Practice Excellence: Our firm is a laboratory

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Robert Lovell
Journalist
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Tayabali Tomlin has achieved great success in recent years, most recently winning two Practice Excellence Awards last year for ‘Medium Firm of the Year’ and ‘Innovative Firm of the Year’.

AccountingWEB caught up with Aynsley Damery, chief executive at the Cheltenham-based accountants, to find out how it delivers outstanding customer service and continues to innovate.

According to Damery, customer service is key for client retention, acquisition and referrals, and part of that is about listening to customers and understanding what they’re looking for.

The firm facilitates this through a variety of activities, most of which are first tested out on his own team before being exposed to the wider client base.

Damery explained: “We often act as a laboratory so we’ll test things here, try them and see if they work. Generally if they work for us then they work for our clients as well.

“People respond well to stories. When they hear the story of how we’ve tried something, see what we’ve been doing and how we’ve implemented it, then it gives the story a lot more credence,” he added.

Damery has found that rolling out things that they’ve come across internally helps encourage a culture of innovation and drives things forward with clients.

“A lot of our clients will observe what we’re doing and think ‘actually that works quite well for them; how can I use that in my business?’”, Damery said.

Another key piece of the jigsaw is the programme of workshops and events Tayabali Tomlin runs throughout the year.

The sessions have at two main benefits. Firstly, the firm delivers value at the event itself for the people attending, but for internal purposes clients also get the opportunity to ask questions, which means the firm finds out what interests them.

“It’s at those events that we get a really good understanding about what we’re doing, whether that’s working for them or not, and how it can be done differently.”

Following a successful bi-monthly business breakfast session over at Gloucester Rugby the firm has now started to run workshops following the breakfast and rolled out what it calls ‘an accounting MBA in half a day’.

The premise of this is to get clients to get a better understanding of their financials and how it all fits together.

The firm normally focuses on topics like business development, profit improvement and disruption, but for this educational series decided to focus on something as "boring" as accounting.

In the past the firm said to clients ‘that’s what we’re here for’, but that’s doing them a disservice, according to Damery.

“We’re trying hard to get people to understand their numbers better. We’ve got two main sets of business owners – one set that nods sagely at their numbers (and we’ve always taken that in the past that they’ve understood, but often when you drill down a bit and peel away the covers sometimes that understanding isn’t quite where we’d expect it to be), and then the other set are saying ‘hang on a sec, that’s what we use you for. We don’t need to know our numbers’.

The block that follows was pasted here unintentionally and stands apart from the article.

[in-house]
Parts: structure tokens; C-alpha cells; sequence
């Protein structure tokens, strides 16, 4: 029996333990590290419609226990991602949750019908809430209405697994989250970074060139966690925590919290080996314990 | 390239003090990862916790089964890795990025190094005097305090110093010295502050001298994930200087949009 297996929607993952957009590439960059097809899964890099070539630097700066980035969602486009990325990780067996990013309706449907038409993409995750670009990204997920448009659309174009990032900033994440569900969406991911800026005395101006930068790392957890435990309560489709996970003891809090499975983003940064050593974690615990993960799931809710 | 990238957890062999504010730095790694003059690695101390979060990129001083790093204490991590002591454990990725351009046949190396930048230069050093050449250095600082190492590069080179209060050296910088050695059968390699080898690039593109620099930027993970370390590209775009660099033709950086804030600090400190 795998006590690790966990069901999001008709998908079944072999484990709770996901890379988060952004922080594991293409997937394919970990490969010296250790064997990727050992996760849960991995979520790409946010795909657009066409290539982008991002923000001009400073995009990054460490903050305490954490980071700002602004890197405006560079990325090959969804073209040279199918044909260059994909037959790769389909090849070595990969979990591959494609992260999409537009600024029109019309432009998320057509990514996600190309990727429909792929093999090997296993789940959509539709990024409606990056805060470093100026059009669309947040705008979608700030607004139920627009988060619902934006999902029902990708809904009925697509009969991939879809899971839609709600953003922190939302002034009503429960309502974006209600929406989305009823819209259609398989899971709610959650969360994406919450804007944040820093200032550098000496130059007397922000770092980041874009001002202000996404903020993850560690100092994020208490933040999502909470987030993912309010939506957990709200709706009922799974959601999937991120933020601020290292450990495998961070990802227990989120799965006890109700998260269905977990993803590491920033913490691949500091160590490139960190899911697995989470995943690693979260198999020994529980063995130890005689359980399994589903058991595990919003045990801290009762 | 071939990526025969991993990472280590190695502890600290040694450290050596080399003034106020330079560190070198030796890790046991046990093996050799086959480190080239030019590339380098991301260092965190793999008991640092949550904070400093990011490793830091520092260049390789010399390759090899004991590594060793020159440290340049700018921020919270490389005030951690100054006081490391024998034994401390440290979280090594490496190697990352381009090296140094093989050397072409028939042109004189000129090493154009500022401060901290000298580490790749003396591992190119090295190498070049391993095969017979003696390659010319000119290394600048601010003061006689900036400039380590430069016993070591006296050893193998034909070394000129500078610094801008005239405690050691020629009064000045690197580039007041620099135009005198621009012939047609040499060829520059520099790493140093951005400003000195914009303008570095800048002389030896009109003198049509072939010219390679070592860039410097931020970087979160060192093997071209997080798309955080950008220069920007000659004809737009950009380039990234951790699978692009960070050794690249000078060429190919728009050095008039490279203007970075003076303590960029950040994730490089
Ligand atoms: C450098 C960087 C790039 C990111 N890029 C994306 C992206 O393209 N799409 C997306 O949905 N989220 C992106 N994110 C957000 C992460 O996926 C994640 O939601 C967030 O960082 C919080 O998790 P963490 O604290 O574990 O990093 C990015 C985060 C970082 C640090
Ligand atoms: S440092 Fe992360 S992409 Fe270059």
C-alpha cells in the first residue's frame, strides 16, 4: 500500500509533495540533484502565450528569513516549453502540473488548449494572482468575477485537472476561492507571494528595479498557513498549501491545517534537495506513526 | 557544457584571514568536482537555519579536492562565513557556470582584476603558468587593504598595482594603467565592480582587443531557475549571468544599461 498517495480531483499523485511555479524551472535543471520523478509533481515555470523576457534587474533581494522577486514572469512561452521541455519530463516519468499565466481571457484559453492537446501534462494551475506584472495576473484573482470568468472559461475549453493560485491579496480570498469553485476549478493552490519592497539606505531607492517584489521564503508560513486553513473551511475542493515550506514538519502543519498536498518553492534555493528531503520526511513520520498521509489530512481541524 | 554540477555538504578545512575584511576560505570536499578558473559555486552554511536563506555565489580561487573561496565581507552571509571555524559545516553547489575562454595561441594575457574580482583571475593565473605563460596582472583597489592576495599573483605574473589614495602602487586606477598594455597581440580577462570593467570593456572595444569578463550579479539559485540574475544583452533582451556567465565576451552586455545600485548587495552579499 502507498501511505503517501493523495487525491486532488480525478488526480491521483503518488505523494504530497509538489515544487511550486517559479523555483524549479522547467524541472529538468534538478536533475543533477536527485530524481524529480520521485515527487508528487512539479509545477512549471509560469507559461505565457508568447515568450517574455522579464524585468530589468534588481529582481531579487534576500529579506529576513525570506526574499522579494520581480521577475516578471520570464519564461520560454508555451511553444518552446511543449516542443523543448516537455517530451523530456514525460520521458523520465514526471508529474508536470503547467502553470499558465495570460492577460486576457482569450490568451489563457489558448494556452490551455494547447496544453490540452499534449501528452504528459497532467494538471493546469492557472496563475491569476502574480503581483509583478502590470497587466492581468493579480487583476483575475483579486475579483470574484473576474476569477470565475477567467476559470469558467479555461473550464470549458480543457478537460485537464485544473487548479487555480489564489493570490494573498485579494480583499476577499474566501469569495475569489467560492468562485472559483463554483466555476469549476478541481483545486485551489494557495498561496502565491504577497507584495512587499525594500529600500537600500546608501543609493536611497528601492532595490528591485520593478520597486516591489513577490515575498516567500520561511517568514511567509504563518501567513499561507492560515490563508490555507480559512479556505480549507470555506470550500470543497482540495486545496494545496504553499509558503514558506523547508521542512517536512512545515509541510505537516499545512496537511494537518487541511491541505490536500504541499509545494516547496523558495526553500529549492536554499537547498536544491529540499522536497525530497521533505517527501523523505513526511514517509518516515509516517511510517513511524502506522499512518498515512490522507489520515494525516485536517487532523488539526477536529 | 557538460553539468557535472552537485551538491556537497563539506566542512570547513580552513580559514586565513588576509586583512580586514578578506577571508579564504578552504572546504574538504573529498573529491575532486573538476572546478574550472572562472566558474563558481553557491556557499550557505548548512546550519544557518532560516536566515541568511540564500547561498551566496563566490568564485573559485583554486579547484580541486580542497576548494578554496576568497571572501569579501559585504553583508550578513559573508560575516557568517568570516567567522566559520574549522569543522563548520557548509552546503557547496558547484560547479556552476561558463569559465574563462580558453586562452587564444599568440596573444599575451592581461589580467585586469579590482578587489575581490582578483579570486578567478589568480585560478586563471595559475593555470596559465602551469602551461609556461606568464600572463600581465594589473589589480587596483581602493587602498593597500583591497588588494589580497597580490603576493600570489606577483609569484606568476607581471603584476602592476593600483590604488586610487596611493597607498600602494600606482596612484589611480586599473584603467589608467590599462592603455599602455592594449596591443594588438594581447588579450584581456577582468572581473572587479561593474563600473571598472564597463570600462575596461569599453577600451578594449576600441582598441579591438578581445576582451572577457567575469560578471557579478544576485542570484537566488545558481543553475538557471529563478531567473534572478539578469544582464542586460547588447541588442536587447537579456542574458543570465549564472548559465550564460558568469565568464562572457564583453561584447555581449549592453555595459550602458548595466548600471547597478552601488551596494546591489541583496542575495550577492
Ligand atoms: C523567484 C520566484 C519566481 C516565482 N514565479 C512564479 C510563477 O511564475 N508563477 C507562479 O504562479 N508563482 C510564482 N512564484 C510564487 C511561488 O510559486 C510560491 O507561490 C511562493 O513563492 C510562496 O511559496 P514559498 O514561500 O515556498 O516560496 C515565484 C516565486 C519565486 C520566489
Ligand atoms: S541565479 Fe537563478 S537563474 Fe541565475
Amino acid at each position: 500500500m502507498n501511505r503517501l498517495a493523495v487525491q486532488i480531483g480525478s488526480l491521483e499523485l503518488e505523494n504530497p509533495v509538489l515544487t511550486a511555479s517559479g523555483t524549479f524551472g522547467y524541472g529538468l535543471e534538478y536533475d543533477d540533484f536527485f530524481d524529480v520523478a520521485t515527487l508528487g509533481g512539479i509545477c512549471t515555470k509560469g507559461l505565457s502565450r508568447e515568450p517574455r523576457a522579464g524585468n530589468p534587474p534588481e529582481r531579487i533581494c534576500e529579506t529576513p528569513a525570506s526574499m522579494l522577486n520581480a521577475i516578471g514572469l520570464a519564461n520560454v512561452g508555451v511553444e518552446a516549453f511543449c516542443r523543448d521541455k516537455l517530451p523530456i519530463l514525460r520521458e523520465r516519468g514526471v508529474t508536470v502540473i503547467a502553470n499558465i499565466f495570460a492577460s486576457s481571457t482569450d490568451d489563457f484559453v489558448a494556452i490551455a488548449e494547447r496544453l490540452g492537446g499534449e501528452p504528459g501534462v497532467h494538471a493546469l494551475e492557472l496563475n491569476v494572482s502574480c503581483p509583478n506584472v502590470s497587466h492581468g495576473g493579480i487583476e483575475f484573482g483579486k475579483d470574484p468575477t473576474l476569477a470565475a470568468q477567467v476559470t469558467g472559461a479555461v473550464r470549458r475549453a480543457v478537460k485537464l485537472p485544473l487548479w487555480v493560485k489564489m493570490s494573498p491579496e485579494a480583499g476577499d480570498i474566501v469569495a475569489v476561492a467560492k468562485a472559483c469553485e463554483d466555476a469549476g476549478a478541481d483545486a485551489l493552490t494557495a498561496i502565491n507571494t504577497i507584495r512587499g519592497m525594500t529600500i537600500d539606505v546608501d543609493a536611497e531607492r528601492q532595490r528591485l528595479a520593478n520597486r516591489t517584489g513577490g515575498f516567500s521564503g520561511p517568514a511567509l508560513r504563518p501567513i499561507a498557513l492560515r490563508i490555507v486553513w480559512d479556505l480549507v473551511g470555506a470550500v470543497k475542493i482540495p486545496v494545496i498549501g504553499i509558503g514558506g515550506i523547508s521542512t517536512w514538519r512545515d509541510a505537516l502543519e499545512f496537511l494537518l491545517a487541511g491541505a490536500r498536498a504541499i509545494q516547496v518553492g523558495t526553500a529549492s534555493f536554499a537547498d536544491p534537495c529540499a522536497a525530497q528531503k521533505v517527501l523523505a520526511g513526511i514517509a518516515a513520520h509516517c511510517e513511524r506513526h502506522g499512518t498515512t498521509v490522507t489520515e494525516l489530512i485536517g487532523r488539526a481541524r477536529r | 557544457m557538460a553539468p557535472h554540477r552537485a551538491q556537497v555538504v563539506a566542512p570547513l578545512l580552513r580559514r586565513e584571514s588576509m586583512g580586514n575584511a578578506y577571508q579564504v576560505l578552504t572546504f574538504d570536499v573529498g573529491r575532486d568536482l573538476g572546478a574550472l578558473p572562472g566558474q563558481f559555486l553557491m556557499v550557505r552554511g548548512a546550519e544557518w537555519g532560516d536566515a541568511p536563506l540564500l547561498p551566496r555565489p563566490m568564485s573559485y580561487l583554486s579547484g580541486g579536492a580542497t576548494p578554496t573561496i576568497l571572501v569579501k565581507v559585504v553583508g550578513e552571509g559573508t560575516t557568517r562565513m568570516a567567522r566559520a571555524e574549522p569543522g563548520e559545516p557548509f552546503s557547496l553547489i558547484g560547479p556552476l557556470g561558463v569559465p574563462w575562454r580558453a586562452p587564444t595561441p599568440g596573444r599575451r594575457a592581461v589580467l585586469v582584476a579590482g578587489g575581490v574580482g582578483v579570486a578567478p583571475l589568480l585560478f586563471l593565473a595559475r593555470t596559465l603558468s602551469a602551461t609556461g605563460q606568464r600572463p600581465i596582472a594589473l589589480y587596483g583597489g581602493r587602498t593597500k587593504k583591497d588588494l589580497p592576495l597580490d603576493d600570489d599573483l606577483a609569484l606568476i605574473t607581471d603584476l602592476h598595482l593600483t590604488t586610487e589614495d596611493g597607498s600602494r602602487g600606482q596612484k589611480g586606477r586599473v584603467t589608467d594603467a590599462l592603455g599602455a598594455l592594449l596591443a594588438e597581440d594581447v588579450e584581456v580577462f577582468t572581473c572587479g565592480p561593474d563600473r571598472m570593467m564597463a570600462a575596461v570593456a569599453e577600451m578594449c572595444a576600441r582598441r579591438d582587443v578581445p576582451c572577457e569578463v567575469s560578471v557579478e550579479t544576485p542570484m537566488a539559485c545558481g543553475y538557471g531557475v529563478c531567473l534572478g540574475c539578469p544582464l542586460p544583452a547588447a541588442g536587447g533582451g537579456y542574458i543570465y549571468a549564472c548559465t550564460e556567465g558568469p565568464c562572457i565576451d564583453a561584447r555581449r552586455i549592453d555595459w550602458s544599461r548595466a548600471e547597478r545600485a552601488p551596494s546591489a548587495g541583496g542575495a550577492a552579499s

“For too long we said yes that’s exactly what we’re here to do. Having spoken to a lot of business owners, the lack of clarity on numbers is a major issue for them. So we asked, how can we address this?”

The business is now looking to make the MBA mandatory for clients, so all new clients will have to go through it enable a common language, culture and understanding.

Tayabali Tomlin is also in the process of delivering what Damery calls a ‘mini-Xerocon’ style event on 12 May at Cheltenham Racecourse.

The ‘TT Big Event’ will include sessions from the stage in the morning and then breakout talks in the afternoon covering growth, cloud and people.

“We’ve got lots of guest speakers and an awards ceremony. We’ve also got Masami Sato flying over from Singapore, who founded BUY1GIVE1."

In addition to running its own events, Tayabali Tomlin has joined a number of entrepreneurial groups. But Damery explained that when they are at focus groups they attend more as a participant than as an accountant.

“We run our business like a business as well, and we consider ourselves to be entrepreneurial. So we’re always looking at what other industries are doing and what other people are doing, and seeing how if it’s possible we can bring that back into the accounting sphere and how we can use that,” he said.

The firm also runs events for the Entrepreneurs’ Circle on topics ranging from KPIs to business modelling.

“It’s at those sort of events that we’re getting a really good understanding of where their sticking points are in business and where they’re looking for help,” Damery added.

On how the firm has maintained its high performance, Damery explained the close bond it has formed with clients.

“We get close to our clients, we try to deeply understand and know what they’re looking for and what they value. It’s not just about surveying or questioning either. It’s about observing and getting heavily involved with them, and going to events and things that they’re interested in.

“Trying to find out what they’re looking for and truly value. Once you’ve got that it’s quite a simple thing to just actually deliver that.”

The countdown has started to find out whether your hard work and commitment will be recognised in the 2016 Practice Excellence Awards, so get your entries in now!

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13th Jun 2016 17:00

Or in Sift's case: "our website is a laboratory".

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